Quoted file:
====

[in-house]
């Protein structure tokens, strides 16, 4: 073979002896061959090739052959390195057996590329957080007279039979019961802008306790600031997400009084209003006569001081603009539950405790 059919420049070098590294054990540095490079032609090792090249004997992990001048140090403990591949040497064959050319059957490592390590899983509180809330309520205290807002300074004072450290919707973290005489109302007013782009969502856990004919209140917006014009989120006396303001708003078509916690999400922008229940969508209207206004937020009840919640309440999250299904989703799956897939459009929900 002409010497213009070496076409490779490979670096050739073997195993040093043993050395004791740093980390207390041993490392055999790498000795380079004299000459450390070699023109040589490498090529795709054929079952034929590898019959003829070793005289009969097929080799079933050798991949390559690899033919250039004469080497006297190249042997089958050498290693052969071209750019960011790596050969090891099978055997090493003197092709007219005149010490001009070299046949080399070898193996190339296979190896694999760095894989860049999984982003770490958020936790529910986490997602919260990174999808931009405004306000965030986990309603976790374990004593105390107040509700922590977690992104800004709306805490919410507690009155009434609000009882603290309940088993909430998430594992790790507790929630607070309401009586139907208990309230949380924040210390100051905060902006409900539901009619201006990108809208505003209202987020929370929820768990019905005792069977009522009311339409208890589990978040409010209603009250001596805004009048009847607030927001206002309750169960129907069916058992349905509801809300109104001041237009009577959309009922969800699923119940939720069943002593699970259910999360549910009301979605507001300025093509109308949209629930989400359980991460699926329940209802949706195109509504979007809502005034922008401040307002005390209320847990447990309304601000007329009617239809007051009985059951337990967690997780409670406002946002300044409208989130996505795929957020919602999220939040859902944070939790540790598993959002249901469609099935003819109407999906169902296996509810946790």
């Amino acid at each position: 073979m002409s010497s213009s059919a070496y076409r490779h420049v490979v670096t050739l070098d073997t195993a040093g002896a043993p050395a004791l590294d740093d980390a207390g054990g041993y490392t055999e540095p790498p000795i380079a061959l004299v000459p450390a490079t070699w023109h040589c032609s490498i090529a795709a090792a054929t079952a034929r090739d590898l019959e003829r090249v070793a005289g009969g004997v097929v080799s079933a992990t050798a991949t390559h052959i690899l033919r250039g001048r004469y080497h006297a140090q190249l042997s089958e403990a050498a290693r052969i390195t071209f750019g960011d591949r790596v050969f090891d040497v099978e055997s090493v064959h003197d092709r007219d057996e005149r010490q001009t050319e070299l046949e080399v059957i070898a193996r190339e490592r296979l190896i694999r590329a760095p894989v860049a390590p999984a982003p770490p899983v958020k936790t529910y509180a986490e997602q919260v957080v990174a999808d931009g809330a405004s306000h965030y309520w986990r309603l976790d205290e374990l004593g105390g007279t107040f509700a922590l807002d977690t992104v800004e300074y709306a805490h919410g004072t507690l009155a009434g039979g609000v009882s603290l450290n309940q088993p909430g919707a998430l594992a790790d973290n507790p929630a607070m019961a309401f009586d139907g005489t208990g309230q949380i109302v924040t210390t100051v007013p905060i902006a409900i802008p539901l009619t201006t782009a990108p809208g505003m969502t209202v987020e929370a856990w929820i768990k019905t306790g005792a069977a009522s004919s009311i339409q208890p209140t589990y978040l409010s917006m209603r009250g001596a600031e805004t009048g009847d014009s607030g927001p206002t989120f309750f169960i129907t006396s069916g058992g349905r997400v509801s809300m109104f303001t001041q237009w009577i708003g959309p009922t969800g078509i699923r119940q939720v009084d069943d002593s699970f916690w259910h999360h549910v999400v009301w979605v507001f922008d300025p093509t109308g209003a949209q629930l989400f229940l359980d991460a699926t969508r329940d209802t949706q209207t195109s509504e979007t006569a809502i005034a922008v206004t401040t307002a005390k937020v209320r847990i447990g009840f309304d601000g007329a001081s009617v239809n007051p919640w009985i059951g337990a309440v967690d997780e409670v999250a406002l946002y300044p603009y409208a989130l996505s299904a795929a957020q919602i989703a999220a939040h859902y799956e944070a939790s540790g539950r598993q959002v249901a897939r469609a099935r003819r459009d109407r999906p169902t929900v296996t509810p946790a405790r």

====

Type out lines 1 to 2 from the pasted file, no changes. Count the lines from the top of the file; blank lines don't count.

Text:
[in-house]
């Protein structure tokens, strides 16, 4: 073979002896061959090739052959390195057996590329957080007279039979019961802008306790600031997400009084209003006569001081603009539950405790 059919420049070098590294054990540095490079032609090792090249004997992990001048140090403990591949040497064959050319059957490592390590899983509180809330309520205290807002300074004072450290919707973290005489109302007013782009969502856990004919209140917006014009989120006396303001708003078509916690999400922008229940969508209207206004937020009840919640309440999250299904989703799956897939459009929900 002409010497213009070496076409490779490979670096050739073997195993040093043993050395004791740093980390207390041993490392055999790498000795380079004299000459450390070699023109040589490498090529795709054929079952034929590898019959003829070793005289009969097929080799079933050798991949390559690899033919250039004469080497006297190249042997089958050498290693052969071209750019960011790596050969090891099978055997090493003197092709007219005149010490001009070299046949080399070898193996190339296979190896694999760095894989860049999984982003770490958020936790529910986490997602919260990174999808931009405004306000965030986990309603976790374990004593105390107040509700922590977690992104800004709306805490919410507690009155009434609000009882603290309940088993909430998430594992790790507790929630607070309401009586139907208990309230949380924040210390100051905060902006409900539901009619201006990108809208505003209202987020929370929820768990019905005792069977009522009311339409208890589990978040409010209603009250001596805004009048009847607030927001206002309750169960129907069916058992349905509801809300109104001041237009009577959309009922969800699923119940939720069943002593699970259910999360549910009301979605507001300025093509109308949209629930989400359980991460699926329940209802949706195109509504979007809502005034922008401040307002005390209320847990447990309304601000007329009617239809007051009985059951337990967690997780409670406002946002300044409208989130996505795929957020919602999220939040859902944070939790540790598993959002249901469609099935003819109407999906169902296996509810946790």